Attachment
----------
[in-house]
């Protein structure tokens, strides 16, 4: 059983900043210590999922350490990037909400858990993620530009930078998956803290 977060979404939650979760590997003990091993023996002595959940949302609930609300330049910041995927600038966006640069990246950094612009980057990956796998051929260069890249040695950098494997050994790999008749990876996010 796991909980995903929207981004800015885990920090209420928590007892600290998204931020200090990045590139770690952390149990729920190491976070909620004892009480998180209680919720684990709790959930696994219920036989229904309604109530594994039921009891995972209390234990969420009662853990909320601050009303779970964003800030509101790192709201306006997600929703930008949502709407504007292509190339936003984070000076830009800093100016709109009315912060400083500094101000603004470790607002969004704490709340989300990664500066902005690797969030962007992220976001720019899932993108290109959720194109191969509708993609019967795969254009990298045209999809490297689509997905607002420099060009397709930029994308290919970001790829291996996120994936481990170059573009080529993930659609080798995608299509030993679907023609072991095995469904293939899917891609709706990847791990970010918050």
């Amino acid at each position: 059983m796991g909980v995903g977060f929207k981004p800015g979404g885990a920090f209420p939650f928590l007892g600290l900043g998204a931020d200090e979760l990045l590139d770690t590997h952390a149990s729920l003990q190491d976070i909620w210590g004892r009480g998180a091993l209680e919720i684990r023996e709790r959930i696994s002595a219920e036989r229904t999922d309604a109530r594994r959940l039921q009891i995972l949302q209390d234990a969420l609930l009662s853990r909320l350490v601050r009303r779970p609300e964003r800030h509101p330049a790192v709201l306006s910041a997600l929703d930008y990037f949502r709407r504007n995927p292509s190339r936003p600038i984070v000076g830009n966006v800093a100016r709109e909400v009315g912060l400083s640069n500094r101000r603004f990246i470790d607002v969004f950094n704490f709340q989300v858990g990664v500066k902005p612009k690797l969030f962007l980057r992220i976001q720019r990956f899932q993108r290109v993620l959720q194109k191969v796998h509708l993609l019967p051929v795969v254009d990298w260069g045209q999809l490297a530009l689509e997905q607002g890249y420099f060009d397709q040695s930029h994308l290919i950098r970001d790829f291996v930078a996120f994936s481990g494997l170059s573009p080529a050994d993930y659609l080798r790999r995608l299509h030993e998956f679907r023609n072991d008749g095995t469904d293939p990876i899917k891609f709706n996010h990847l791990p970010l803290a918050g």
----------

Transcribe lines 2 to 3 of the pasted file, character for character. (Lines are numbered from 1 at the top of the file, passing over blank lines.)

């Protein structure tokens, strides 16, 4: 059983900043210590999922350490990037909400858990993620530009930078998956803290 977060979404939650979760590997003990091993023996002595959940949302609930609300330049910041995927600038966006640069990246950094612009980057990956796998051929260069890249040695950098494997050994790999008749990876996010 796991909980995903929207981004800015885990920090209420928590007892600290998204931020200090990045590139770690952390149990729920190491976070909620004892009480998180209680919720684990709790959930696994219920036989229904309604109530594994039921009891995972209390234990969420009662853990909320601050009303779970964003800030509101790192709201306006997600929703930008949502709407504007292509190339936003984070000076830009800093100016709109009315912060400083500094101000603004470790607002969004704490709340989300990664500066902005690797969030962007992220976001720019899932993108290109959720194109191969509708993609019967795969254009990298045209999809490297689509997905607002420099060009397709930029994308290919970001790829291996996120994936481990170059573009080529993930659609080798995608299509030993679907023609072991095995469904293939899917891609709706990847791990970010918050």
């Amino acid at each position: 059983m796991g909980v995903g977060f929207k981004p800015g979404g885990a920090f209420p939650f928590l007892g600290l900043g998204a931020d200090e979760l990045l590139d770690t590997h952390a149990s729920l003990q190491d976070i909620w210590g004892r009480g998180a091993l209680e919720i684990r023996e709790r959930i696994s002595a219920e036989r229904t999922d309604a109530r594994r959940l039921q009891i995972l949302q209390d234990a969420l609930l009662s853990r909320l350490v601050r009303r779970p609300e964003r800030h509101p330049a790192v709201l306006s910041a997600l929703d930008y990037f949502r709407r504007n995927p292509s190339r936003p600038i984070v000076g830009n966006v800093a100016r709109e909400v009315g912060l400083s640069n500094r101000r603004f990246i470790d607002v969004f950094n704490f709340q989300v858990g990664v500066k902005p612009k690797l969030f962007l980057r992220i976001q720019r990956f899932q993108r290109v993620l959720q194109k191969v796998h509708l993609l019967p051929v795969v254009d990298w260069g045209q999809l490297a530009l689509e997905q607002g890249y420099f060009d397709q040695s930029h994308l290919i950098r970001d790829f291996v930078a996120f994936s481990g494997l170059s573009p080529a050994d993930y659609l080798r790999r995608l299509h030993e998956f679907r023609n072991d008749g095995t469904d293939p990876i899917k891609f709706n996010h990847l791990p970010l803290a918050g």